EricCostello | Dec 21, 2018 |
One might say "another book about the Civil War, why?" but this is a remarkable effort. Gilpin looks at death in mid19th Century America with the focus on the Civil War and how the country handled the 600,000 plus deaths that came about because of the war. She organized the volume in chapters that focused on the idea of dying, the rules of burial, how to mark graves when you do not know the name of the soldier you are burying, the impact of all these deaths on the civilian population, what did the country owe to all these dead men in terms of recognition of where their final resting place was and the cost to the country and its people by the loss of all these men.

I approached this volume anticipating reading a scholarly tome but while she conducted great amounts of research and the notes and bibliography are immense, this turned out to be a page turner for me. Gilpin fills the pages with anecdotes from diaries, newspapers and memoires to illustrate her points. ( )
  lamour | May 25, 2017 |
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» Add other authors (2 possible)

Author nameRoleType of authorWork?Status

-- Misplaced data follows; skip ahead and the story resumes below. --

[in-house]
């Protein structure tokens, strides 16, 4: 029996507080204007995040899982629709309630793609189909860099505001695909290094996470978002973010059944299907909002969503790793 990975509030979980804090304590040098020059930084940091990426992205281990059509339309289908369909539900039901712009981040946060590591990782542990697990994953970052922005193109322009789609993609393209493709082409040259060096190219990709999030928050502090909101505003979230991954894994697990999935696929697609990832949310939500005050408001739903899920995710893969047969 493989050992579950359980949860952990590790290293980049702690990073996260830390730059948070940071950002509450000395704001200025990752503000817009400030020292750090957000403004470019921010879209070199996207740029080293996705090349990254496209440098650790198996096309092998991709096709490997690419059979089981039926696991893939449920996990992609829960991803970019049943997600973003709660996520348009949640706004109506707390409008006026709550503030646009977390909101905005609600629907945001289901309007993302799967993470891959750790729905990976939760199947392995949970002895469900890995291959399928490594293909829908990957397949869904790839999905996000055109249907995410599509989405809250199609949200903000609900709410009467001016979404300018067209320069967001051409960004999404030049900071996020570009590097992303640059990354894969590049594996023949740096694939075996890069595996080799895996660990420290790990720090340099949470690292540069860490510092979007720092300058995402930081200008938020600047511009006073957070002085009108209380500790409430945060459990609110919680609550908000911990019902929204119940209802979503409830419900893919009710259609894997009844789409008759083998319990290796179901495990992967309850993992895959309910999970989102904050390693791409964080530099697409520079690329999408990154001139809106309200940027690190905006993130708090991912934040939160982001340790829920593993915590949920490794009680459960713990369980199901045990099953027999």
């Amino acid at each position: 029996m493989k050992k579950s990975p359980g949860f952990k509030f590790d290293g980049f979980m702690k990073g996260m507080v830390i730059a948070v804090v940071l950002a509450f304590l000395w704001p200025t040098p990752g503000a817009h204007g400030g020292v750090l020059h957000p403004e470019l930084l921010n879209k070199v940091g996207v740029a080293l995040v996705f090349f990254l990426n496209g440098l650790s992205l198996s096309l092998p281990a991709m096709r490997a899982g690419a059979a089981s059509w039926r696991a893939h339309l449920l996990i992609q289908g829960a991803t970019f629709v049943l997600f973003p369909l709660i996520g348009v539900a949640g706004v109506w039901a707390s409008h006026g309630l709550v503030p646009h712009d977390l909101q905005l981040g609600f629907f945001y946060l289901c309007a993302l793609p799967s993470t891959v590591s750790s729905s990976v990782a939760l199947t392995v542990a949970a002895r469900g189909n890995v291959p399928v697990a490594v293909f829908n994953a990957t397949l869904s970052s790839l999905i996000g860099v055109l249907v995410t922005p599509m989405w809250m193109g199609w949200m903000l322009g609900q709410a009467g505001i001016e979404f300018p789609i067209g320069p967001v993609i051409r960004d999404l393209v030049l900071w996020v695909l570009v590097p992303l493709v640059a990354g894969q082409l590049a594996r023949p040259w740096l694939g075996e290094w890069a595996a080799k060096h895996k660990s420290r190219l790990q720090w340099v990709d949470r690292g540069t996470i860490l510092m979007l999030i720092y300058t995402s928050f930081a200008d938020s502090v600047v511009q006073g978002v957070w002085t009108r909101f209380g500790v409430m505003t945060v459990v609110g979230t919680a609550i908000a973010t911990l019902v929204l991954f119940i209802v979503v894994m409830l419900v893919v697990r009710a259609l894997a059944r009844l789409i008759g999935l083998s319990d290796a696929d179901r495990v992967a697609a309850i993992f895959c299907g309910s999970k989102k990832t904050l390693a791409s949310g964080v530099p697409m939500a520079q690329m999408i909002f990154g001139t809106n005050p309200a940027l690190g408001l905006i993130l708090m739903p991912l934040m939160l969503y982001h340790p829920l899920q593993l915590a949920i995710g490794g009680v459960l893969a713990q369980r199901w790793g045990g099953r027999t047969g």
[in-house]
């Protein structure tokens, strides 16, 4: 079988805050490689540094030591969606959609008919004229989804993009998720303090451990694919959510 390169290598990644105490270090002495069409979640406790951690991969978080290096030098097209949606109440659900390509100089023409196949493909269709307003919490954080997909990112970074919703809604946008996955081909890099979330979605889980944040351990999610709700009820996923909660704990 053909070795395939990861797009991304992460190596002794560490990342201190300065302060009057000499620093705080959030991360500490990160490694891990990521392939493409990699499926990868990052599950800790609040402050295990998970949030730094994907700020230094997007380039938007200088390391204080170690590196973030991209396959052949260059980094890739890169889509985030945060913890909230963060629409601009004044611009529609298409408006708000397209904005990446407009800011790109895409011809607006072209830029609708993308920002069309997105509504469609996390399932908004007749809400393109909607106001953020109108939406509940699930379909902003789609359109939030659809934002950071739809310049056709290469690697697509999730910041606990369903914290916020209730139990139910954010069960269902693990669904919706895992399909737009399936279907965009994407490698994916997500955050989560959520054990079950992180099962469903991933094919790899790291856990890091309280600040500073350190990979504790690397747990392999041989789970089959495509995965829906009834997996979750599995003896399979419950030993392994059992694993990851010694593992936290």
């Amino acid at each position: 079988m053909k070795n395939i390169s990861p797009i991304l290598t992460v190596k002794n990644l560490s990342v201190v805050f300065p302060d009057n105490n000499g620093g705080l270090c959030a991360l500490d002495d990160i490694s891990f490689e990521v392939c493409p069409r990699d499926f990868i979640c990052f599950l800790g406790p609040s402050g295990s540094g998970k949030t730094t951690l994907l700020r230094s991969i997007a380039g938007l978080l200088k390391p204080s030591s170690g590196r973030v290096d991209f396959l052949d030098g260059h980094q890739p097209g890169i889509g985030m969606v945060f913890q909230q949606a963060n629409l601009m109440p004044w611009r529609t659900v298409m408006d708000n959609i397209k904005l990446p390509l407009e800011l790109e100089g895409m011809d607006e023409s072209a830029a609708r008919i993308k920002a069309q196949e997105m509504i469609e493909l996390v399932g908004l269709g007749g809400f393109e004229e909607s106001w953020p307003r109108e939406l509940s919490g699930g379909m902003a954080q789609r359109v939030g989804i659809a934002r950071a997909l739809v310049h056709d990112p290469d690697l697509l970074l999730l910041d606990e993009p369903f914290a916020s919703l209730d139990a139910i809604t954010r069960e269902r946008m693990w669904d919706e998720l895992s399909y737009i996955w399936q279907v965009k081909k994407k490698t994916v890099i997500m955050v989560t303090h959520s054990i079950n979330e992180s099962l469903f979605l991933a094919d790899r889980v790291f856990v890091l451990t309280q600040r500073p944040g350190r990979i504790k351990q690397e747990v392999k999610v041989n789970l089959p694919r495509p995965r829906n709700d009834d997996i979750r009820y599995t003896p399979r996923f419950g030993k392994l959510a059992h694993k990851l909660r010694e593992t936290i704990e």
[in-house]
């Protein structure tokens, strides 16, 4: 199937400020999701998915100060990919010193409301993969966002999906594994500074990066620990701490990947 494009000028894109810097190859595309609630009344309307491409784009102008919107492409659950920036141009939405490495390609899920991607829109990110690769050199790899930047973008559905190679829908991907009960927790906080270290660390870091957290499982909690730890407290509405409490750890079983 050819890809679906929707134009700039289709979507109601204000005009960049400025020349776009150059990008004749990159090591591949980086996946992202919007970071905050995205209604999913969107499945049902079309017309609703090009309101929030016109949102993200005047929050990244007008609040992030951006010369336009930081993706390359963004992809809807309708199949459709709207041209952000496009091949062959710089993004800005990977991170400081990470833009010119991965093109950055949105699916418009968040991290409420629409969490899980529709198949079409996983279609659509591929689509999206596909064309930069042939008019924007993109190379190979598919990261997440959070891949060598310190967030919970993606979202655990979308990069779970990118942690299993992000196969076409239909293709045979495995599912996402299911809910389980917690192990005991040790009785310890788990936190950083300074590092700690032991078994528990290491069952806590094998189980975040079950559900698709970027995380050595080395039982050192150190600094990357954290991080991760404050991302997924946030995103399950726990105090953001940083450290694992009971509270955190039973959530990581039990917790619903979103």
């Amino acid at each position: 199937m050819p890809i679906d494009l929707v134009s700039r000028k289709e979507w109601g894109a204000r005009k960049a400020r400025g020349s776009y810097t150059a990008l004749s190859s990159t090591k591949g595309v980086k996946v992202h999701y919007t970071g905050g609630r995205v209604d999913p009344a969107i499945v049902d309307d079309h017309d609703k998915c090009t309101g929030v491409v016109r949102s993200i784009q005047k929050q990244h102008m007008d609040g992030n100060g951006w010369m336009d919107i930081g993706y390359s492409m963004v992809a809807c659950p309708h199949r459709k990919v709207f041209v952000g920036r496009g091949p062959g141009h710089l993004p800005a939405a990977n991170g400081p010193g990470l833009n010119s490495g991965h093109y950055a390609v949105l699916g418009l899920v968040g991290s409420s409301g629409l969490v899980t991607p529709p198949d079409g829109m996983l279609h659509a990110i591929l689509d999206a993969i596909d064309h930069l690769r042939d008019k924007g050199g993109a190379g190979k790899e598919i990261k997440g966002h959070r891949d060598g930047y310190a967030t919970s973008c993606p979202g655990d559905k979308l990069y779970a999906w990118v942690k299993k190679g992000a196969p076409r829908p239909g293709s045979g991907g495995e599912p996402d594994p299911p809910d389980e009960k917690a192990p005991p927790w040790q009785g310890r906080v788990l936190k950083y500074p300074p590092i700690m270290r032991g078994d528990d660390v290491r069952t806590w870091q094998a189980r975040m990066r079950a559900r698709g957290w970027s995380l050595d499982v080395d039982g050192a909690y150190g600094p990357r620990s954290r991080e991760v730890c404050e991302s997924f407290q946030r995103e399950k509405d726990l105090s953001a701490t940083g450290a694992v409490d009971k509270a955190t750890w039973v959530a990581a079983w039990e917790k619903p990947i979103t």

Faust, Drew Gilpinprimary authorall editionsconfirmed
Booher, JasonCover designersecondary authorsome editionsconfirmed
O'Sullivan, Timothy H.Cover artistsecondary authorsome editionsconfirmed
Raver, LornaNarratorsecondary authorsome editionsconfirmed
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In Memory
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McGhee Tyson Gilpin
1919-2000

Captain, U.S. Army
Commanding Officer
Military Intelligence Interpreter Team #436
6th Armored Division

Wounded August 6, 1944
Plouviens, France

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Mortality defines the human condition.
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An illuminating study of the American struggle to comprehend the meaning and practicalities of death in the face of the unprecedented carnage of the Civil War. During the war, approximately 620,000 soldiers lost their lives. An equivalent proportion of today's population would be six million. This book explores the impact of this enormous death toll from every angle: material, political, intellectual, and spiritual. Historian Faust delineates the ways death changed not only individual lives but the life of the nation and its understanding of the rights and responsibilities of citizenship. She describes how survivors mourned and how a deeply religious culture struggled to reconcile the slaughter with its belief in a benevolent God, and reconceived its understanding of life after death.--From publisher description.